A Complete Guide to Laravel Caching and Application Performance

Laravel Caching and Application PerformanceToday speed is everything! Maybe that’s the reason why both businesses and web developers are looking around for ways to speed up your app. Fortunately, there are several ways by which a web app or web service could be optimized for speed. I am talking about none other than Laravel caching!

The following post emphasizes on Laravel caching and how it helps in speeding up your laravel application performance. Being one of the most used PHP frameworks, Laravel has a few tricks up its sleeves to make this happen. One of them is config caching. Obviously, this is not going to make tremendous improvement, but it is significant enough to be written about. So, what is config caching? Why is it important for your upcoming Laravel project?

What is Laravel Caching?

Caching is a technique used to cache data for a certain period of time. If you happen to work on a high traffic website, the skill turns out to be extremely useful. You see, high traffic websites tend to do heavy database lifting. To reduce access load on database servers it becomes important to cache the data that doesn’t change often.

Now let me explain by offering an example, imagine you have a blog website where you list the recent blogs. Your website has millions of users accessing per day. You do not write blogs every minute so why can’t we just cache the list of blogs that come from the database after a certain period of time.

If you cache the data for 5 minutes, it saves the db queries for 5 minutes which can reduce an amount of hits to your database and can speed up your website loading as well.

Overall, caching plays an extremely vital role when it comes to optimizing the performance of your web apps. In laymen terms, caching methods speeds up website and makes page load time faster than the conventional ones.

In most cases, when clients ask about better website speed, developers more often opt for advanced Laravel caching tools to speed up the apps. No doubt, Laravel cache plays an important role in making a web app’s performance skyrocket.

Technically speaking, Laravel, has an artisan command for this:

php artisan config:cache

. Define cache driver in .env file

Laravel supports following types of caching drivers: apc file redis array database memcached You can define settings for cache driver in .env file of laravel root project. CACHE_DRIVER=file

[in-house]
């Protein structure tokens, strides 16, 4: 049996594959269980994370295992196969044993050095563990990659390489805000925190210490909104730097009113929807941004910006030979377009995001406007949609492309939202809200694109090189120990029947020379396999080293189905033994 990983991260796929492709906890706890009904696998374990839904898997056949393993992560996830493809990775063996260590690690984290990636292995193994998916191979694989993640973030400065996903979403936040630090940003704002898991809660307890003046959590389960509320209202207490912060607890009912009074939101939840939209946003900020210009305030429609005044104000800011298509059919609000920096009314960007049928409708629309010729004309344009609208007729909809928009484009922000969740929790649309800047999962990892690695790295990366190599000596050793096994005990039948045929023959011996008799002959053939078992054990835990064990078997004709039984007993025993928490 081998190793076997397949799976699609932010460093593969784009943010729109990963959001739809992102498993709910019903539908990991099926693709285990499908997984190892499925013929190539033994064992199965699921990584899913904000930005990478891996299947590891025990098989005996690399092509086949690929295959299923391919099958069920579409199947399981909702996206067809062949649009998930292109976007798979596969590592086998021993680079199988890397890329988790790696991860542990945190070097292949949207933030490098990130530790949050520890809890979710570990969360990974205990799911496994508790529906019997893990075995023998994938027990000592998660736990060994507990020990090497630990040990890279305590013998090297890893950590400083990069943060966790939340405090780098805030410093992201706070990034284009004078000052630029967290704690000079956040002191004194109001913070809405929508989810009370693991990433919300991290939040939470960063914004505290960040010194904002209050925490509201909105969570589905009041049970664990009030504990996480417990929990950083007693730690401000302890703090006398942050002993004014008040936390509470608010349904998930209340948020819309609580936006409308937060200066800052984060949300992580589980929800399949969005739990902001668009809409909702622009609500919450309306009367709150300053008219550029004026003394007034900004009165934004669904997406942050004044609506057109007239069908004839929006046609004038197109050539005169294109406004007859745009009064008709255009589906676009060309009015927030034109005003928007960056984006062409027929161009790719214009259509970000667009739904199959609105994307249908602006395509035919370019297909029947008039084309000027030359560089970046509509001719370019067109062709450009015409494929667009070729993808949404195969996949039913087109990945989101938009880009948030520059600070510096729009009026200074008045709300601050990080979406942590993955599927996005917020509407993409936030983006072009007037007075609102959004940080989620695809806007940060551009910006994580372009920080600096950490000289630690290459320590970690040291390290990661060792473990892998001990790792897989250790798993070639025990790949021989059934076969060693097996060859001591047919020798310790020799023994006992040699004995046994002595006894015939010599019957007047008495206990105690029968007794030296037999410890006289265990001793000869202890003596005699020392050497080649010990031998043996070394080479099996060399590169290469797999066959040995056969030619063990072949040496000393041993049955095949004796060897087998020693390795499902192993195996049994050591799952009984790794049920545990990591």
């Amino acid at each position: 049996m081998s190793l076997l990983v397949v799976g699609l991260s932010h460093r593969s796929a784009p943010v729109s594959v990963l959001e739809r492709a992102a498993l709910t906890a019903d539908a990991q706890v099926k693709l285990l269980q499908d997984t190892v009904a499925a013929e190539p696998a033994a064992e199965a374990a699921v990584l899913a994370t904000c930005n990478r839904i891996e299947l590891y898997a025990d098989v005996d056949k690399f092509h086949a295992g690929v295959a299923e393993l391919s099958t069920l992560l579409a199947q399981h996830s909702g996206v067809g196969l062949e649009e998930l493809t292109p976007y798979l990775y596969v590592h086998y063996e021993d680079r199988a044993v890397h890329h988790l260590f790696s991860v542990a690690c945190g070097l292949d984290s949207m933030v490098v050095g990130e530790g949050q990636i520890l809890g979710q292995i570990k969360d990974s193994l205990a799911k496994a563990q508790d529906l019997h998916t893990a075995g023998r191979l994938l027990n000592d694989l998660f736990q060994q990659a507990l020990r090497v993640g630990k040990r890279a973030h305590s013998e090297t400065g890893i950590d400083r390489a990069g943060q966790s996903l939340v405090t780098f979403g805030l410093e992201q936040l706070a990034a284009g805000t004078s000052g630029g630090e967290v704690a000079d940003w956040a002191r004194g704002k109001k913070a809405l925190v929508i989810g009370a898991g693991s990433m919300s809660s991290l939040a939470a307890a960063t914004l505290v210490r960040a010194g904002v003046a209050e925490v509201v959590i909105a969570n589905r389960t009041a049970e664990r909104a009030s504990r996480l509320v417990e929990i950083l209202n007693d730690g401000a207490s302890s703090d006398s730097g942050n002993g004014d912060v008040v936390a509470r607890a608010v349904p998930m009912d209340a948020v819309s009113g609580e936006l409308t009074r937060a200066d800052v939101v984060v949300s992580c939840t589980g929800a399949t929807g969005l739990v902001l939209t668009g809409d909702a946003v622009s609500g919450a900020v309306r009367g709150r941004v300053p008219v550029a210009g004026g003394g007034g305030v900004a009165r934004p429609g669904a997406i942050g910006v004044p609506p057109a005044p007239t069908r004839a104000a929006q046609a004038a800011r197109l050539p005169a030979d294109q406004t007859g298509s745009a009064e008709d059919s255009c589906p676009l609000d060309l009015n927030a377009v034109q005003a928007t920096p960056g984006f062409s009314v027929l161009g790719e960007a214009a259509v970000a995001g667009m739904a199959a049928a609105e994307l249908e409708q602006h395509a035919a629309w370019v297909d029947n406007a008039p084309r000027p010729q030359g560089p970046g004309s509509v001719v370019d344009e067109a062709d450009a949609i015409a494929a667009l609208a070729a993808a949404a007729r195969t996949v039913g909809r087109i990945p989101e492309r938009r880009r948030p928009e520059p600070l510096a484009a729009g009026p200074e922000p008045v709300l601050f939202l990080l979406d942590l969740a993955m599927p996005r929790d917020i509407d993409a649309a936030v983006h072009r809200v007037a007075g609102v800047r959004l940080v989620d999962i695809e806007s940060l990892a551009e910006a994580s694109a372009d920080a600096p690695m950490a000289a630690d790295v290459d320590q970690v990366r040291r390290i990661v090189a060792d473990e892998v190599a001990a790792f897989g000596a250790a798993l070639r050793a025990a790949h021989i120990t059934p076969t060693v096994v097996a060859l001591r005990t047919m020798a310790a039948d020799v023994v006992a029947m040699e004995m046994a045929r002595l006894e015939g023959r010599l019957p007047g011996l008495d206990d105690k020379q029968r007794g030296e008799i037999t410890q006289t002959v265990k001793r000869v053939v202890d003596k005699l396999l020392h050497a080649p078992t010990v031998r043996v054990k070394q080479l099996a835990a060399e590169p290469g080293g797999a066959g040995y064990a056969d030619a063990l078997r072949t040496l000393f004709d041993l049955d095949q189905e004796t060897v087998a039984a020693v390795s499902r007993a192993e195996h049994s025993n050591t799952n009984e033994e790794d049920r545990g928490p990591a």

Understanding the working of Caching

Before we proceed any further, let us understand how caching works?

  • Every cache is identified with a unique id called a “cache_key”
  • Using this cache key we check to see if cache already exists
  • If data is not found for given cache key we generate the data and store it using cache key
  • Now, next time we check to see if data exists using cache key we find data
  • Stored data is stored for specified time and exercises after it passes that time

Laravel Cache

It may quite interest you to know that laravel provides an efficient and effective API for different caching backends. You can find the configuration for Laravel cache within the config/cache.php folder.

Inside the file, you can specify which cache driver you wish to use as a default one. Some of the popular Laravel caching backends are:






Laravel Route Caching

Are you ready to enhance the performance of the website up to 100X faster pace? How much time could route registration take anyway? It seems like it would be practically negligible, so why cache it?

In config/app.php we see that App\Providers\RouteServiceProvider::class is listed as a default framework provider. App\Providers\RouteServiceProvider::class extends Illuminate\Foundation\Support\Providers\RouteServiceProvider which has its own boot function that looks like this:

public function boot()



if ($this->app->routesAreCached()) {


} else {


$this->app->booted(function () {






As soon as you set controller namespace, the boot method checks to see if the routes have been cached. Let’s explore what happens both with and without the route cache.

Without Route Cache

If routes are not cached: $this->loadRoutes() ends up calling the app/Providers/RouteServiceProvider.php map() function which maps Api routes (mapApiRoutes) and Web routes (mapWebRoutes). For the sake of simplicity, comment out all routes in the routes/api.php file so we will only be dealing with routes in the routes/web.php file. mapWebRoutes pulls in everything from routes/web.php. For each entry in routes/web.php Laravel parses the entry and converts it into a Illuminate/Routing/Route object. This conversion requires alias resolving, determining middleware and route grouping, resolving the correct controller action and identifying the HTTP action and parameter inputs. This is done for all routes which are grouped into a final Illuminate/Routing/RouteCollection.

With Route Cache

When you run php artisan routes:cache, an instance of Illuminate/Routing/RouteCollection is built. After being encoded, the serialized output is written to bootstrap/cache/routes.php.

In other words, our application no longer has to parse and convert entries from the routes files into Illuminate/Routing/Route objects in a Illuminate/Routing/RouteCollection. The application also does not call refreshNameLookups or refreshActionLookups. Be sure to always regenerate your route cache if you add/modify routes or add service providers that will add/modify your routes.

Laravel Performance Optimization

Since its inception in 2011, Laravel has gained popularity and managed to secure its position as one of the best PHP frameworks amongst developers due to its robust features. The open-source web application framework with a syntax that is both expressive and elegant. It comes with several useful features, like comprehensive dependency injection, an expressive database abstraction layer, queues & scheduled jobs, unit & integration testing, and more.

Do I need to explain the importance of website speed again? Well, users these days have pretty high expectations of their websites, and you can’t afford to let them down. In terms of improving audience engagement, income, and customer loyalty, your website’s performance is important to your success. Customer satisfaction is measured in seconds.

In fact, dissatisfied customers will be hesitant to participate, lose faith in the company, and more likely to tell others about their dissatisfaction.